Doesn’t sound believable does it? But it’s true. If you took the second option you would make $10,737,418 and 24 cents by the 30th day, but it would be 23 days before you would break the $50,000 mark. Give it a try for yourself on your calculator, start at .01 and press x2 thirty times. This will allow you to visualize the growth.

Here’s a video of this same effect in the form of our natural resources:

What I find most interesting about the test tube concept (video) is that at 90% (55 minutes) of the total time necessary to reach it’s full space potential (60 minutes), the bacteria has only reached 3% of that potential.

Both the slippery slope effect as described by Bazerman and the natural resources explained by Dr. David Suzuki in the video above are used to describe failure, but I feel as though you can use this concept and apply it to success and the attainment of your goals.

Our typical idea of reaching our goals can be so limited. Based on our view of others from the outside, we tend to make the mistake of thinking that success is instantaneous, or the result of luck. But as you can see from the models above, success (or failure) is exponential. An eventuality.

A small amount of effort exerted over an extended period of time can bring to fruition massive results. For better or for worse.

Goals Are Exponential - Success or Failure is an Eventuality
Success or Failure is an Eventuality

For most people and in most cases, it is for worse. Which is the very reason people find it so difficult to reach their goals. Unfortunately for us, the value which is unknown is time, the time it will take to achieve our goal.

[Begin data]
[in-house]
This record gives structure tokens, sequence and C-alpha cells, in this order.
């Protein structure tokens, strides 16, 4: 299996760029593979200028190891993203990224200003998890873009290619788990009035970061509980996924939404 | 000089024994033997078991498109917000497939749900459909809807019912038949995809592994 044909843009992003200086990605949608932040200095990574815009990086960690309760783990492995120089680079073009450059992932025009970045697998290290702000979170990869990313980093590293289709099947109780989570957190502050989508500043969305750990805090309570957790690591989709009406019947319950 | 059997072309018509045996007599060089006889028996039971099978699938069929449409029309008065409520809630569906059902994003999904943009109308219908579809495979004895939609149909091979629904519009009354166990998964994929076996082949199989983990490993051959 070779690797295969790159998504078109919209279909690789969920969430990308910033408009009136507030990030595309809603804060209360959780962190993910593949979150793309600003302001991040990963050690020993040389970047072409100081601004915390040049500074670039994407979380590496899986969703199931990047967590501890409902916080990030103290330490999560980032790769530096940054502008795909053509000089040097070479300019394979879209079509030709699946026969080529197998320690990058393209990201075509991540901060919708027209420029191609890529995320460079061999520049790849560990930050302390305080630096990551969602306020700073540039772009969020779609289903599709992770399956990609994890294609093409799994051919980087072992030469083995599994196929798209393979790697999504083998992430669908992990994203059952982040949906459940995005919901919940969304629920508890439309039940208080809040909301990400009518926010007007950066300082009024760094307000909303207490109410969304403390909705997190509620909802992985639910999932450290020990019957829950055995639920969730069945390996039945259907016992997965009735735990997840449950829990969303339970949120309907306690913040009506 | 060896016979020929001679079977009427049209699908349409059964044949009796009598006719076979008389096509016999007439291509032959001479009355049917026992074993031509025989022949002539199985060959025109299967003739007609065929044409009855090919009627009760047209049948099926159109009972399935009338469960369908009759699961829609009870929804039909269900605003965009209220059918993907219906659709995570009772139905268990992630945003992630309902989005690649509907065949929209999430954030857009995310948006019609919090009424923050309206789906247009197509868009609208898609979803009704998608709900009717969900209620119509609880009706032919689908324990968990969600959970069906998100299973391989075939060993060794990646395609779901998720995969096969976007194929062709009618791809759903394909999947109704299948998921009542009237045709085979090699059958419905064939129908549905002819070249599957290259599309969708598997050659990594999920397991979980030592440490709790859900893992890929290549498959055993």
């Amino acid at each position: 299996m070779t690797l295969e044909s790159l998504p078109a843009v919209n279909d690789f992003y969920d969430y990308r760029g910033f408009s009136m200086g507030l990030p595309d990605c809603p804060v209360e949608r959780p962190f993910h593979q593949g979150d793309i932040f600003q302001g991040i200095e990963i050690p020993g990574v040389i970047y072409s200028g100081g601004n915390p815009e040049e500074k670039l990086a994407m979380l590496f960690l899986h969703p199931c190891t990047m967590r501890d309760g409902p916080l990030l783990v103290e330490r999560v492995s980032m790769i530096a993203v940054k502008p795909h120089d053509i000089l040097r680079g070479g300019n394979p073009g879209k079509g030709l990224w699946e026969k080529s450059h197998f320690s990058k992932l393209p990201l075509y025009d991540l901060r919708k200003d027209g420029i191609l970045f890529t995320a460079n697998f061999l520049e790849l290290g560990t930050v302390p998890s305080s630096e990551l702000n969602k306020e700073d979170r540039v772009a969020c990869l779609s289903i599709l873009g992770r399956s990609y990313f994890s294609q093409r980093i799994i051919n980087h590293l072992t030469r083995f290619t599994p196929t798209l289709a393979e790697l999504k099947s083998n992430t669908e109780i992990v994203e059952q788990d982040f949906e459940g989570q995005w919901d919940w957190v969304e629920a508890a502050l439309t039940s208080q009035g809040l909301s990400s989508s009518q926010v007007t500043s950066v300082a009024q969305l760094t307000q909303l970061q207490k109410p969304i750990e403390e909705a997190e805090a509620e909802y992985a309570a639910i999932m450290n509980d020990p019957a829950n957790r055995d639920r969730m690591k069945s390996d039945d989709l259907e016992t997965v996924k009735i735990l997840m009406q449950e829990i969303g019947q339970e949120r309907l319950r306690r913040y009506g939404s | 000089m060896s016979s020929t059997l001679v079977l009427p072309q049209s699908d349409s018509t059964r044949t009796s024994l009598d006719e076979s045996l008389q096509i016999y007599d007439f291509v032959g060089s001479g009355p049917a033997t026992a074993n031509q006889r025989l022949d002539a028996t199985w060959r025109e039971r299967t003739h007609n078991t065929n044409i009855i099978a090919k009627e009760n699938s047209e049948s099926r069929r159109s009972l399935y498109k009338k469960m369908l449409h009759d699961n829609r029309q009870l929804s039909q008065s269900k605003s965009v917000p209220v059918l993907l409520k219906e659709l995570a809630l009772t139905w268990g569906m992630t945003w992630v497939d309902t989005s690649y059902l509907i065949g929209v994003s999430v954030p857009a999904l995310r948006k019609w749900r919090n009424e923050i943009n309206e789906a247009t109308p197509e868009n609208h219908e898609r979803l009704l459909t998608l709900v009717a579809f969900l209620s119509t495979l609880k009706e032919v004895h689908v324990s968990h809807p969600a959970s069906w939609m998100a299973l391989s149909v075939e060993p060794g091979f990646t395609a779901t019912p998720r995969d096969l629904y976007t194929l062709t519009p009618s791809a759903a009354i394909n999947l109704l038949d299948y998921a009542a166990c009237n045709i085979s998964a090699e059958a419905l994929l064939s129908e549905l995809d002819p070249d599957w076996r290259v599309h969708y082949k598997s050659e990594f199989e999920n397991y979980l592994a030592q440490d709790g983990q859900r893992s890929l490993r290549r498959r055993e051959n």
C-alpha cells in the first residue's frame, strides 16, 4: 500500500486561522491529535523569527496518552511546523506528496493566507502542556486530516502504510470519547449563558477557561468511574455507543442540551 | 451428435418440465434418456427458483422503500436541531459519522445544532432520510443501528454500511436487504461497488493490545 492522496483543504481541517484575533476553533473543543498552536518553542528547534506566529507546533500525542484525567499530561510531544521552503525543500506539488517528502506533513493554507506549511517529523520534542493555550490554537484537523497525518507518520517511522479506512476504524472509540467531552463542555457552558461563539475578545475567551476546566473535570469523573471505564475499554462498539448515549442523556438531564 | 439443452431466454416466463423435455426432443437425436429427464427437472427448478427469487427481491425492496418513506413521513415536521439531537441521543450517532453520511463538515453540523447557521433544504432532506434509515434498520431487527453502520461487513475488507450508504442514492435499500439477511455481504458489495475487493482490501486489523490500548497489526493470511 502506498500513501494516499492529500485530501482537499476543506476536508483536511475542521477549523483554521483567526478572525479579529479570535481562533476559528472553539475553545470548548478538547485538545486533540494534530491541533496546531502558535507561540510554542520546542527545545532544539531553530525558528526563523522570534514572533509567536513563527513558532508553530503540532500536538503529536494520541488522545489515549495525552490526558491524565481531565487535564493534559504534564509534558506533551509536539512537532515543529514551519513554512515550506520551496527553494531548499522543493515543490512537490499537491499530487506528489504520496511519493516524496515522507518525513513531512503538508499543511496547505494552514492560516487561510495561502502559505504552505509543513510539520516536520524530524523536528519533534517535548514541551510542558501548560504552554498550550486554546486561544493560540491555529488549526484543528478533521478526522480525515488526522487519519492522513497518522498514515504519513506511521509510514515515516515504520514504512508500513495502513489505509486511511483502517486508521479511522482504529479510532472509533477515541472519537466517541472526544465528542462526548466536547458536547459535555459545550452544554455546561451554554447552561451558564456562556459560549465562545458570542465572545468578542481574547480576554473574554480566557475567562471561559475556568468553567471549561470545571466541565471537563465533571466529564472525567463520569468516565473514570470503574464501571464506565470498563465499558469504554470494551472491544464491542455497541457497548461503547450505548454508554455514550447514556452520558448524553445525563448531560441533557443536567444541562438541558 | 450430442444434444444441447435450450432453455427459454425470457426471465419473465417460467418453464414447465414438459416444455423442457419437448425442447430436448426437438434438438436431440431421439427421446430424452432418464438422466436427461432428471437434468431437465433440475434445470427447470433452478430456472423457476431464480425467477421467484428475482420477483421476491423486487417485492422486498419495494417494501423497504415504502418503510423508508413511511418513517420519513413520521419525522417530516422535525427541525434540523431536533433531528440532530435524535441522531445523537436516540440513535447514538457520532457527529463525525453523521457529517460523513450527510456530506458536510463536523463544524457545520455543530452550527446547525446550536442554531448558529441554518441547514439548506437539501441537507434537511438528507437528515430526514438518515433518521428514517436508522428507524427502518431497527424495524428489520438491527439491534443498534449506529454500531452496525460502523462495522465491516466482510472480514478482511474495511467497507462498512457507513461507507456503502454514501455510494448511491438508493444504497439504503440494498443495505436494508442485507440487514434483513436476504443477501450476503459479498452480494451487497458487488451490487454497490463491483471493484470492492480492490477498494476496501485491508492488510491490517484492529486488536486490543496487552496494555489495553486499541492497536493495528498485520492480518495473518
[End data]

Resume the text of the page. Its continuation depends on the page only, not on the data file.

The time unknown is what depletes our motivation and our overall ability to remain focused on the bigger picture. Because of this, we begin the accumulation of small negative efforts, which add up, contributing to not achieving what we actually want.

This comes to being in statements like “I’ll only skip today”, or “This time doesn’t really matter”, and the many other things we tell ourselves to justify our actions. What we need to see and understand is that THESE LITTLE THINGS MATTER. This one time matters…

Starting at 1 penny can seem so far away from 10 Million. 3% can seem a lifetime away from 100%.

Just as losing 30 lbs, starting a new career, improving your current circumstances, starting a business, breaking out of your comfort zone, or (insert goal here) can seem an impossible feat.

Consistency, no matter how small, is key to your eventual success or failure. The best way to maintain the consistency that helps you reach your goals is by developing positive habits and focusing on ‘why?’.

It can be easy to forget, once the going gets tough, WHY you set the goal, and aspired to do that one thing you wanted to do in the first place.

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Take the time to remember your ‘why?’ and what prompted your dream in the first place.

When your motivation wanes, and obstacles present themselves, one of the keys to achieving your goals is remembering why you set them in the first place. Focus on the feeling you felt that spawned the desire to go out and change something. Put it into the larger context of your overall happiness and how this goal will help you achieve that.

Remember your ‘why?’ and living your ‘how?’ will come much easier.